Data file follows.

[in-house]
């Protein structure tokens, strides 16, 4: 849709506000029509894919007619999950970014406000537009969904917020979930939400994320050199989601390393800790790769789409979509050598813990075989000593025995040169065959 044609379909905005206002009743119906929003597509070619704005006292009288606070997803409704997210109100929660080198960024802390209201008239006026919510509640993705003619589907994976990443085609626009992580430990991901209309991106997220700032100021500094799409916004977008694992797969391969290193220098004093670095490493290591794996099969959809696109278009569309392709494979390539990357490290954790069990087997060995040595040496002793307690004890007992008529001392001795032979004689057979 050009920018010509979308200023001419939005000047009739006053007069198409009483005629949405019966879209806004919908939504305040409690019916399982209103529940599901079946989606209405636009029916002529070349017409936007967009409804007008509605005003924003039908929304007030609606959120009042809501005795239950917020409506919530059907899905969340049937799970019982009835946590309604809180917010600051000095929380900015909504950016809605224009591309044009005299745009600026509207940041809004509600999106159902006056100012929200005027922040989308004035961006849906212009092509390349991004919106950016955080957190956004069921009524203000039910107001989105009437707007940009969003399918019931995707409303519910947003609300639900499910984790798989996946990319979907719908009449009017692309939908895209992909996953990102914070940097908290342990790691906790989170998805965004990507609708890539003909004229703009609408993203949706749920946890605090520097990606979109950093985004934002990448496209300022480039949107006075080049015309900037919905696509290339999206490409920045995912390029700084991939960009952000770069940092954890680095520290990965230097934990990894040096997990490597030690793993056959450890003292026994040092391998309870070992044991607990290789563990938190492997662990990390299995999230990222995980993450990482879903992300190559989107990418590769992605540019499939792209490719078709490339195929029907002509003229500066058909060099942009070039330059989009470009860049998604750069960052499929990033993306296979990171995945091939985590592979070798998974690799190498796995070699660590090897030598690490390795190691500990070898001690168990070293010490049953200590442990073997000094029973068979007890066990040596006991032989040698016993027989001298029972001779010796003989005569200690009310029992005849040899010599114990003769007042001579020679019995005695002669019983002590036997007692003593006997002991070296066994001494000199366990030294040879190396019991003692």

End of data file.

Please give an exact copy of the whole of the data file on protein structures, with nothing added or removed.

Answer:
[in-house]
């Protein structure tokens, strides 16, 4: 849709506000029509894919007619999950970014406000537009969904917020979930939400994320050199989601390393800790790769789409979509050598813990075989000593025995040169065959 044609379909905005206002009743119906929003597509070619704005006292009288606070997803409704997210109100929660080198960024802390209201008239006026919510509640993705003619589907994976990443085609626009992580430990991901209309991106997220700032100021500094799409916004977008694992797969391969290193220098004093670095490493290591794996099969959809696109278009569309392709494979390539990357490290954790069990087997060995040595040496002793307690004890007992008529001392001795032979004689057979 050009920018010509979308200023001419939005000047009739006053007069198409009483005629949405019966879209806004919908939504305040409690019916399982209103529940599901079946989606209405636009029916002529070349017409936007967009409804007008509605005003924003039908929304007030609606959120009042809501005795239950917020409506919530059907899905969340049937799970019982009835946590309604809180917010600051000095929380900015909504950016809605224009591309044009005299745009600026509207940041809004509600999106159902006056100012929200005027922040989308004035961006849906212009092509390349991004919106950016955080957190956004069921009524203000039910107001989105009437707007940009969003399918019931995707409303519910947003609300639900499910984790798989996946990319979907719908009449009017692309939908895209992909996953990102914070940097908290342990790691906790989170998805965004990507609708890539003909004229703009609408993203949706749920946890605090520097990606979109950093985004934002990448496209300022480039949107006075080049015309900037919905696509290339999206490409920045995912390029700084991939960009952000770069940092954890680095520290990965230097934990990894040096997990490597030690793993056959450890003292026994040092391998309870070992044991607990290789563990938190492997662990990390299995999230990222995980993450990482879903992300190559989107990418590769992605540019499939792209490719078709490339195929029907002509003229500066058909060099942009070039330059989009470009860049998604750069960052499929990033993306296979990171995945091939985590592979070798998974690799190498796995070699660590090897030598690490390795190691500990070898001690168990070293010490049953200590442990073997000094029973068979007890066990040596006991032989040698016993027989001298029972001779010796003989005569200690009310029992005849040899010599114990003769007042001579020679019995005695002669019983002590036997007692003593006997002991070296066994001494000199366990030294040879190396019991003692």